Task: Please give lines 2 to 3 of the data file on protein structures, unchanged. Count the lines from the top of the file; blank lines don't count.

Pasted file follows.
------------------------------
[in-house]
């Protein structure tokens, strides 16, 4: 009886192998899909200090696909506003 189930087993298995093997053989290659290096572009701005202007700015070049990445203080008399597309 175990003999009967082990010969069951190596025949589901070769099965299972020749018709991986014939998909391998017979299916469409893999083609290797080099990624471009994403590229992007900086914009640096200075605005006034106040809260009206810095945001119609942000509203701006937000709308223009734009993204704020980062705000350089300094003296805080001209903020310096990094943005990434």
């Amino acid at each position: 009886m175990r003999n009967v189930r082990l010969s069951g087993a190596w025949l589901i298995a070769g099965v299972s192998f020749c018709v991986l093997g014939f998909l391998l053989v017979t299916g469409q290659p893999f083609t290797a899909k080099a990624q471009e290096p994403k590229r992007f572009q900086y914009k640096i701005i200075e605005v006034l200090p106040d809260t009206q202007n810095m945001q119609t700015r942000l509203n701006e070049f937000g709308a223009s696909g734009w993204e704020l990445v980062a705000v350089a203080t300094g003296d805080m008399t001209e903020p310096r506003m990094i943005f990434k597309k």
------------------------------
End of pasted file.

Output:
């Protein structure tokens, strides 16, 4: 009886192998899909200090696909506003 189930087993298995093997053989290659290096572009701005202007700015070049990445203080008399597309 175990003999009967082990010969069951190596025949589901070769099965299972020749018709991986014939998909391998017979299916469409893999083609290797080099990624471009994403590229992007900086914009640096200075605005006034106040809260009206810095945001119609942000509203701006937000709308223009734009993204704020980062705000350089300094003296805080001209903020310096990094943005990434």
């Amino acid at each position: 009886m175990r003999n009967v189930r082990l010969s069951g087993a190596w025949l589901i298995a070769g099965v299972s192998f020749c018709v991986l093997g014939f998909l391998l053989v017979t299916g469409q290659p893999f083609t290797a899909k080099a990624q471009e290096p994403k590229r992007f572009q900086y914009k640096i701005i200075e605005v006034l200090p106040d809260t009206q202007n810095m945001q119609t700015r942000l509203n701006e070049f937000g709308a223009s696909g734009w993204e704020l990445v980062a705000v350089a203080t300094g003296d805080m008399t001209e903020p310096r506003m990094i943005f990434k597309k």